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Another cross country championship season for the books

Another+cross+country+championship+season+for+the+books

Cross country has always been taken very seriously at App State, and the program is one of the most successful athletic programs in the school’s history. Head coach Michael Curcio is in his 23rd year at the helm of the team, and the men have claimed 16 conference championships in the last 30 years, finishing outside the top three just twice with one of them being their fourth place finish last season.

“We are very pleased with the progress, there was actually one man that was in our top seven last year that returned and that was Evan Georges who was our fifth man last year, back at 40th [overall],” Curcio said. “The future is bright for us, we’ve got everybody back next year and out of our top seven, five were freshmen, eligibility-wise. Looking ahead to next year, we’re excited that we will be right back in the mix.”

The men claimed their first Sun Belt conference championship this year in a down-to-the-wire race, scoring 70 points and edging out UT-Arlington who had 73 points and Texas State who finished with 75. As anyone could imagine, a victory like that makes for a pretty big celebration.

“I was laying on the ground after the race, just exhausted. As I laid there, I kinda propped my head up and I saw the guys coming through, and I was doing mental math just thinking, ‘It’s gonna be close,’” junior runner Georges said. “Someone turned to me, Natalie Andrejchak who used to run here, and said, ‘You guys did it, you guys won.’ I got up, threw everything and then everyone just mosh pitted each other. It was the most insane celebration I’ve ever been a part of; it was so much fun.”

Racing on their home course at the Kennedy Trails Course in Boone, Georges led the way for the Mountaineers, finishing first on the team and fifth overall with a time of 25:18.8 in the 8-kilometer race. For his efforts, Georges was named first-team all-Sun Belt.

The men’s cross country team won their first Sun Belt conference championship

“It’s very rewarding to watch this group of young men improve over the semester. We had a few, as any team does, upsides and downsides,” Curcio said. “We had seen glimmers of talent, we had seen each of those top-five guys. We had seen glimmers of what they were capable of and the fact that they were able to put it together on the same day, on our home course, that was the key to them winning.”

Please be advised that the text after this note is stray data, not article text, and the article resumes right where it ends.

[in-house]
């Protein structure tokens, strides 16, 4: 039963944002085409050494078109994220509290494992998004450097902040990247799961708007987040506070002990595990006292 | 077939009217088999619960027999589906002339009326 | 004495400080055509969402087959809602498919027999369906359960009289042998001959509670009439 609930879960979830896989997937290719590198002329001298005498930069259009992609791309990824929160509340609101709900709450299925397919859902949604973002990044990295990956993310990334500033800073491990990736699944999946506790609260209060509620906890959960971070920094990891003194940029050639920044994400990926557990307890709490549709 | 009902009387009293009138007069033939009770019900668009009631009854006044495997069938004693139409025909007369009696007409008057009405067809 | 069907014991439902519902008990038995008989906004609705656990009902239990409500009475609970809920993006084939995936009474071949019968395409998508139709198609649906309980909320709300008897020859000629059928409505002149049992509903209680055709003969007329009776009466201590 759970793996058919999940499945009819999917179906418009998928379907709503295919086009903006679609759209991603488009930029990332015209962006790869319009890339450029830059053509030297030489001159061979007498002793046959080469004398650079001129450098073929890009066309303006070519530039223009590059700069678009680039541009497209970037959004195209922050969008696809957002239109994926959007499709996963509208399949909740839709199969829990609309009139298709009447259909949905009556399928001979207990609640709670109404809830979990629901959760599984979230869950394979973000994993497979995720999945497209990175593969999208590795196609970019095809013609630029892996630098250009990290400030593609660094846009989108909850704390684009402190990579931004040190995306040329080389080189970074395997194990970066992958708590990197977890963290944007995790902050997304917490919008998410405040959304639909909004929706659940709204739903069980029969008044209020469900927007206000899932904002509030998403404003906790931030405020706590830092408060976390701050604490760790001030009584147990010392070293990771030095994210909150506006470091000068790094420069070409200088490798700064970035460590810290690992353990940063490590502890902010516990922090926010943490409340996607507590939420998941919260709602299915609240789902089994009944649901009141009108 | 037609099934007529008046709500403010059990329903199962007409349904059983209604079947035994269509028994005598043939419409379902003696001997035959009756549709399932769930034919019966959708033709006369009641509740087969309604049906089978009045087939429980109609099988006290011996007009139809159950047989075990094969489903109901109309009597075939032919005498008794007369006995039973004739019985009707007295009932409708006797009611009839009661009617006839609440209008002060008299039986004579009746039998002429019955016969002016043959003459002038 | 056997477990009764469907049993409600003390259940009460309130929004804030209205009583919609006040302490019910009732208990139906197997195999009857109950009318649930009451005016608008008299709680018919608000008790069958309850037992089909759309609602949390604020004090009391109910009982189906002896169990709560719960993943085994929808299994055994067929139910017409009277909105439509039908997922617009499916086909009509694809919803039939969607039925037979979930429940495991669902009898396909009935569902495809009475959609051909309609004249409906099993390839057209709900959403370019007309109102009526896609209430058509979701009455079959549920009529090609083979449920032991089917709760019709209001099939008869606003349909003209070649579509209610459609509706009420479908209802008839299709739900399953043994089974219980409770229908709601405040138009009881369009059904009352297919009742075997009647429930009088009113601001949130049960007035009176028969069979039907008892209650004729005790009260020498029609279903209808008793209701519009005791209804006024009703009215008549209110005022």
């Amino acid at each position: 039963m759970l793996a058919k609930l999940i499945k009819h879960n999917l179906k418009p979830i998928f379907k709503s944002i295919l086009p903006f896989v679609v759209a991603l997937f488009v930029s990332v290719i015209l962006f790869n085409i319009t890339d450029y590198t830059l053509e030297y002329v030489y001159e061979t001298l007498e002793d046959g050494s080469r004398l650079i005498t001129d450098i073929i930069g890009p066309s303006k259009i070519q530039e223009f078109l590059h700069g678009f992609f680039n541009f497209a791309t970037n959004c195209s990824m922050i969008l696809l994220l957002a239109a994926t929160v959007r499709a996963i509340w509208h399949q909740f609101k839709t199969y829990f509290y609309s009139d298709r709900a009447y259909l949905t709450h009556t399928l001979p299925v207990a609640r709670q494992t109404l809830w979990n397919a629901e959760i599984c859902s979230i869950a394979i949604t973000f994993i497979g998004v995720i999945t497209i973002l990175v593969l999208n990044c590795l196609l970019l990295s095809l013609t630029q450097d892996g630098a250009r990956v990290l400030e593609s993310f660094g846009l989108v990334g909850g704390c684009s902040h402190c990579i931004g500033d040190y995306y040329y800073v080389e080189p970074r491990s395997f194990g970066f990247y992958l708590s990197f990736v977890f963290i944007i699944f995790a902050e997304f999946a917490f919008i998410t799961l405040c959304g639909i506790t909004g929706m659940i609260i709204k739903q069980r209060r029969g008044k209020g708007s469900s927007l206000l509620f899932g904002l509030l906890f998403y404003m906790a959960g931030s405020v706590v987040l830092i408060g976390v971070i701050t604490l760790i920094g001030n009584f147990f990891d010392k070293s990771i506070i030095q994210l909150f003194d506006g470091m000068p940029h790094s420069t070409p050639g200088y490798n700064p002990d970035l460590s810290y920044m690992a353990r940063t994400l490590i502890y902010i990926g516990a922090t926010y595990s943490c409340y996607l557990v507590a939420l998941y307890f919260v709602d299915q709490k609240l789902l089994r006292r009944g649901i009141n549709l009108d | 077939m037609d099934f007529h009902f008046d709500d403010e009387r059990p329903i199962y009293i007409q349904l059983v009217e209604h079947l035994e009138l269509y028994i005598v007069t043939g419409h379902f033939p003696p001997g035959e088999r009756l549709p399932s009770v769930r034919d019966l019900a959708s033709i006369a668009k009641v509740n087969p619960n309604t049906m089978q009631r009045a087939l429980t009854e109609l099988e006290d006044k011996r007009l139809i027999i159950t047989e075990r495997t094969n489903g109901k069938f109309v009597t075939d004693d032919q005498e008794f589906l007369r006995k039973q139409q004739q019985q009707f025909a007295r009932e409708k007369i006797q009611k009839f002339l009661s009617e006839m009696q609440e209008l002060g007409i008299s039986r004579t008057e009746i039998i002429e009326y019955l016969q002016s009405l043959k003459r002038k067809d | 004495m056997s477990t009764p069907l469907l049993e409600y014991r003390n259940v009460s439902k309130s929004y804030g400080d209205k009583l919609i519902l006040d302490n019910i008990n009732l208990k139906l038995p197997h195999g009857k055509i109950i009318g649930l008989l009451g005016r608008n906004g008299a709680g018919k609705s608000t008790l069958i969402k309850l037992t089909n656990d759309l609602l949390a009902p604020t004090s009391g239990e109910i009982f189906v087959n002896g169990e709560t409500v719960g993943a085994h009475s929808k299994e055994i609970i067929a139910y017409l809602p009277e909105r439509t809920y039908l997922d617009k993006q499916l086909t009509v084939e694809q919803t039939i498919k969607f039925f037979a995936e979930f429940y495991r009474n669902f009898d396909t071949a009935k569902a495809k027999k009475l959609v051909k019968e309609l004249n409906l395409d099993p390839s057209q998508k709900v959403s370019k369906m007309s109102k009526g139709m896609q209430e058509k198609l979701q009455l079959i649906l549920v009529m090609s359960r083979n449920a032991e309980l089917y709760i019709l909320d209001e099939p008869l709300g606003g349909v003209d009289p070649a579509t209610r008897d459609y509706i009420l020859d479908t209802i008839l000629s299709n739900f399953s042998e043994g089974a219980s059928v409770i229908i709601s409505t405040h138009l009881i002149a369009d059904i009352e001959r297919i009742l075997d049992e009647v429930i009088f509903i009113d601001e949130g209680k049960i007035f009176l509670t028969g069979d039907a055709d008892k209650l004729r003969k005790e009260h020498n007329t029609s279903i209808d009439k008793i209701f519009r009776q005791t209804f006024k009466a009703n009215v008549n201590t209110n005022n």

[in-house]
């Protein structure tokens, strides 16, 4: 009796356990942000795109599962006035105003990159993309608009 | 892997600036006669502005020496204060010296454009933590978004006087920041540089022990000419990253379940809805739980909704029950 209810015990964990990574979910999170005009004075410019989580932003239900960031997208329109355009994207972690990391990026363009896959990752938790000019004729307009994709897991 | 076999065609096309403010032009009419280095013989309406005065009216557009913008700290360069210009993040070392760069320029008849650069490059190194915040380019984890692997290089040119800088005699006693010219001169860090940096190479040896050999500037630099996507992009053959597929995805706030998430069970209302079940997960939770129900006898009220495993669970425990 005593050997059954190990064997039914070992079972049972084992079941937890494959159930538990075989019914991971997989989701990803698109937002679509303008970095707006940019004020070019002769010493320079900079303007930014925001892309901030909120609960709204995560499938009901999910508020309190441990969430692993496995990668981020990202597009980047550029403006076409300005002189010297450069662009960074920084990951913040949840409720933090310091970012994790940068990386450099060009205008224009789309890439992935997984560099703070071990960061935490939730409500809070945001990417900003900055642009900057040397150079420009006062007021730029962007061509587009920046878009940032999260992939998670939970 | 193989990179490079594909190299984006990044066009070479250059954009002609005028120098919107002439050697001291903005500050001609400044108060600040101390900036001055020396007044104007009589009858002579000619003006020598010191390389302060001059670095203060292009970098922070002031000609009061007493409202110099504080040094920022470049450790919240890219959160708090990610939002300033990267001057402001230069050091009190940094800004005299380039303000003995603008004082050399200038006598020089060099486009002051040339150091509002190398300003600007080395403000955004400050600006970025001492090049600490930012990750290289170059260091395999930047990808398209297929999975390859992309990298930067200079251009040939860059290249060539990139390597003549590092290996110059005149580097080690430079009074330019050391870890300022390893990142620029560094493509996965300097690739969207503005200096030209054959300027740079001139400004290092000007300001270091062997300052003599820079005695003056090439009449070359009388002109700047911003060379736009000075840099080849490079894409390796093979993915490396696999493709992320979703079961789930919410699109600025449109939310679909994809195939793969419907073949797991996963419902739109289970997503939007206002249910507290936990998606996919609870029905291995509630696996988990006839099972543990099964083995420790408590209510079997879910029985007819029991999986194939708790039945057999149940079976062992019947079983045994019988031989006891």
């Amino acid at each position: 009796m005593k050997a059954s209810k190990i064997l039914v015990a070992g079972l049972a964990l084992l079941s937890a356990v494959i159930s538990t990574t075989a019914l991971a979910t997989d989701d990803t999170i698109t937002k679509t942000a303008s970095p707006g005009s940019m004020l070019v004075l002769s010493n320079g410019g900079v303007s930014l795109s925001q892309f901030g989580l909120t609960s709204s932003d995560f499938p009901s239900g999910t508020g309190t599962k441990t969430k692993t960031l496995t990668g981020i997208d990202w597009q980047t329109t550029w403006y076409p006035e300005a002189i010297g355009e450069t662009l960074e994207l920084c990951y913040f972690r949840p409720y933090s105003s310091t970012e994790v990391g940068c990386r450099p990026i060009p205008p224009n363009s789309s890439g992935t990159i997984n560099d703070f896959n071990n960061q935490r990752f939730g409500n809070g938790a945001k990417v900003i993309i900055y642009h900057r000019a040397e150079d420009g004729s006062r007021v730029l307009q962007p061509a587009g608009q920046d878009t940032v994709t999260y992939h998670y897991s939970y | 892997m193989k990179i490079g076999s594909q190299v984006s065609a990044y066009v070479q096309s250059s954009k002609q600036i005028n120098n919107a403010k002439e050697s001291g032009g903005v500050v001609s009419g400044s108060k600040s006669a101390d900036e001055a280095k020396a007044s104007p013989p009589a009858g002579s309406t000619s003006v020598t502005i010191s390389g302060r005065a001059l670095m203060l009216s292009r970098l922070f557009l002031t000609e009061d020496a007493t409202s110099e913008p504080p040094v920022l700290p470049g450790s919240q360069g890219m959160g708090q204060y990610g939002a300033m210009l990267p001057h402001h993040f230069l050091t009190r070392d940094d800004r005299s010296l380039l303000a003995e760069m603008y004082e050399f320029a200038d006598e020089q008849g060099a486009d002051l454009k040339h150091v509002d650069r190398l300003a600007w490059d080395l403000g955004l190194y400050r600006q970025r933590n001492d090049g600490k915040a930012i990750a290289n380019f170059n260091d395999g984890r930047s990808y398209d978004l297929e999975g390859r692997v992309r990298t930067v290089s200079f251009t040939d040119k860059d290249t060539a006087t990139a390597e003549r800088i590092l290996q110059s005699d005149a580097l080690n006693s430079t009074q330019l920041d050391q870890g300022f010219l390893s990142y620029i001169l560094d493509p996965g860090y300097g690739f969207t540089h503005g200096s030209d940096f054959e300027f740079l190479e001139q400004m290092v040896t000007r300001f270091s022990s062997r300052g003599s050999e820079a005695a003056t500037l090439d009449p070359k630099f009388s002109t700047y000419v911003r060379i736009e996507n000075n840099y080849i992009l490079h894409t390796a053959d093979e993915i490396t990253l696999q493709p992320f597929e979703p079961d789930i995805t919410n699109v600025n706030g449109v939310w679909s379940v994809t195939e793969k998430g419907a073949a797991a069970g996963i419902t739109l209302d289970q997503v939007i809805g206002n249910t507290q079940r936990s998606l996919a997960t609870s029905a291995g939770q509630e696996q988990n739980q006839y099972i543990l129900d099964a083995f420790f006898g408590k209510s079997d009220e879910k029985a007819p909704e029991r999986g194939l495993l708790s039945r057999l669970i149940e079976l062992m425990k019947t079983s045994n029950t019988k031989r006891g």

With such a young group and everyone coming back next year, the state of the program could not be better.

“It’s a young group, they really gained a lot of maturity over the last three meets of the season, they kept their composure and executed a race plan they came up with to work as a pack, and to work their way through,” Curcio said.

This year also marks the 30th anniversary of Appalachian’s first ever conference title, coming back in 1987 in the Southern Conference. The legacy this team has created through the successes in the past carries over every year and it is something the players and coaches care a lot about.

“At the beginning of the season, we talked about our goals and what we wanted to accomplish, and what we wanted Appalachian to be known for,” Georges said. “I think everyone just had a belief, we knew we wanted to be champions and we wanted to bring home the trophy and do it for the alumni, and do it for the guys before us and so when we all toed the line that day, we just all had the same idea.”

On the women’s side, they followed up last year’s Sun Belt championship with a strong second place finish this year.

“We’re disappointed for the women, not disappointed in them; they definitely put a lot of work into it, they got after it each day,” Curcio said. “Texas State was a very strong team, we knew they were gonna be the team to beat and they just had a better race than we did. We had a good, solid race; they just had a better race. I’m pleased that they were able to come away with second place, but disappointed that they didn’t get to accomplish their goal of winning on our home course.”

A first and second place finish in back-to-back years is nothing to be upset about, but second place is never the goal, in any sport for any athlete or coach.

“[Our success] has been awesome. Honestly, coming out of high school, I was hopeful to be on a successful team, but I didn’t really know if I was gonna be good enough, so it’s been really awesome to be on a team with such awesome people and to see the success that we have,” junior runner Emily Fedders said.

In addition to their competitive drive, the women’s team builds a lot off of their strong sense of unity and togetherness.

“That’s been a huge part for us, to be able to always keep going when one of us is having a rough workout, a rough race, or hitting a rough patch in training or even just in school,” Fedders said. “I know I have such a solid team that I can count on for anything, we just have a really good team spirit overall.”

As always, Curcio is going to have both teams working hard this offseason and during the track and field season as the Mountaineers will only look to get better and better so they can accomplish what they strive to accomplish year in and year out: win championships.

“We kinda saw [last year’s finish] as unacceptable,” Georges said. “If you run for Appalachian, we’re gonna be the best and that’s what we tried to do.”

Story by: Silas Albright, Sports Reporter

Photos courtesy of David Mayo

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About the Contributor
Silas Albright
Silas Albright, Reporter
Silas Albright is a senior journalism major from Fountain, N.C. Email: albrightsj@appstate.edu Twitter: @silasalbright
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